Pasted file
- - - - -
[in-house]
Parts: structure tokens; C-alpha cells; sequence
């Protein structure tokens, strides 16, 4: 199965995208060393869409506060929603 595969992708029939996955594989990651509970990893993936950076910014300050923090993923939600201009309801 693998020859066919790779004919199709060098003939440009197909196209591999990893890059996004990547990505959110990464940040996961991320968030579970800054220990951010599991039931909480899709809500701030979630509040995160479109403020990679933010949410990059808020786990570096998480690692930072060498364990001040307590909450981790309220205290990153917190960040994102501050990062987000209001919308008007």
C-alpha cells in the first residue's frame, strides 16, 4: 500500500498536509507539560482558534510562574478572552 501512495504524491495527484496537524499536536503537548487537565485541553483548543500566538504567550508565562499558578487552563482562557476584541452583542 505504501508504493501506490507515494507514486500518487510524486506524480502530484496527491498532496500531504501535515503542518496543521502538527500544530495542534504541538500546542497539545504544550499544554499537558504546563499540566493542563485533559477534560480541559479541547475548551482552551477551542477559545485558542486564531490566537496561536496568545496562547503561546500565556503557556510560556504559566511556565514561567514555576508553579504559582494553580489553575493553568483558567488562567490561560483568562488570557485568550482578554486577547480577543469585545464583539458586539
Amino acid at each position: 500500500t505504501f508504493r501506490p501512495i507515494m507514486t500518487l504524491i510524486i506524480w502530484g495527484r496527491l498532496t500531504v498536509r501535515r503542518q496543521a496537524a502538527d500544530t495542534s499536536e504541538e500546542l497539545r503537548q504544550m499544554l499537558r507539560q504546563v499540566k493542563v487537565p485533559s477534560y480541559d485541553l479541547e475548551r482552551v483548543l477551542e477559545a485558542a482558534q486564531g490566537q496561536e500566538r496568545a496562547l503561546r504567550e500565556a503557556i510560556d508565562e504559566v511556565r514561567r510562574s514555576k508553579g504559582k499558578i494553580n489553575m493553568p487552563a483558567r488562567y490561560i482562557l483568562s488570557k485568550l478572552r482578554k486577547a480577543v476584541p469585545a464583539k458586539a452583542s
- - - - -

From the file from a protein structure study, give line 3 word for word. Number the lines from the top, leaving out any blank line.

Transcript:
């Protein structure tokens, strides 16, 4: 199965995208060393869409506060929603 595969992708029939996955594989990651509970990893993936950076910014300050923090993923939600201009309801 693998020859066919790779004919199709060098003939440009197909196209591999990893890059996004990547990505959110990464940040996961991320968030579970800054220990951010599991039931909480899709809500701030979630509040995160479109403020990679933010949410990059808020786990570096998480690692930072060498364990001040307590909450981790309220205290990153917190960040994102501050990062987000209001919308008007």